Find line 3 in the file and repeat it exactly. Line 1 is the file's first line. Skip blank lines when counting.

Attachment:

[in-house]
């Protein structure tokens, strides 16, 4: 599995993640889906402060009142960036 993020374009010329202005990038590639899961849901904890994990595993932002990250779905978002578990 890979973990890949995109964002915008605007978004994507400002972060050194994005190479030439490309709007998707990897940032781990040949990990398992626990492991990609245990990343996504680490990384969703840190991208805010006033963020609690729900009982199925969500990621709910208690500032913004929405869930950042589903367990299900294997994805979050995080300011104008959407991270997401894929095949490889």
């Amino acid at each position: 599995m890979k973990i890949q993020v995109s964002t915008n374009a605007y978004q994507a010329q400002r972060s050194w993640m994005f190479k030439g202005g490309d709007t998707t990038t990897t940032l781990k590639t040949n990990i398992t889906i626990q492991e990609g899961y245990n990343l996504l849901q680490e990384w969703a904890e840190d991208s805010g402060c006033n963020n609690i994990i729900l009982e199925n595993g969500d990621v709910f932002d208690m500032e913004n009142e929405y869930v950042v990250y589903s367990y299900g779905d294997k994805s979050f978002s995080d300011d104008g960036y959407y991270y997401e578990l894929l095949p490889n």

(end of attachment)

């Amino acid at each position: 599995m890979k973990i890949q993020v995109s964002t915008n374009a605007y978004q994507a010329q400002r972060s050194w993640m994005f190479k030439g202005g490309d709007t998707t990038t990897t940032l781990k590639t040949n990990i398992t889906i626990q492991e990609g899961y245990n990343l996504l849901q680490e990384w969703a904890e840190d991208s805010g402060c006033n963020n609690i994990i729900l009982e199925n595993g969500d990621v709910f932002d208690m500032e913004n009142e929405y869930v950042v990250y589903s367990y299900g779905d294997k994805s979050f978002s995080d300011d104008g960036y959407y991270y997401e578990l894929l095949p490889n």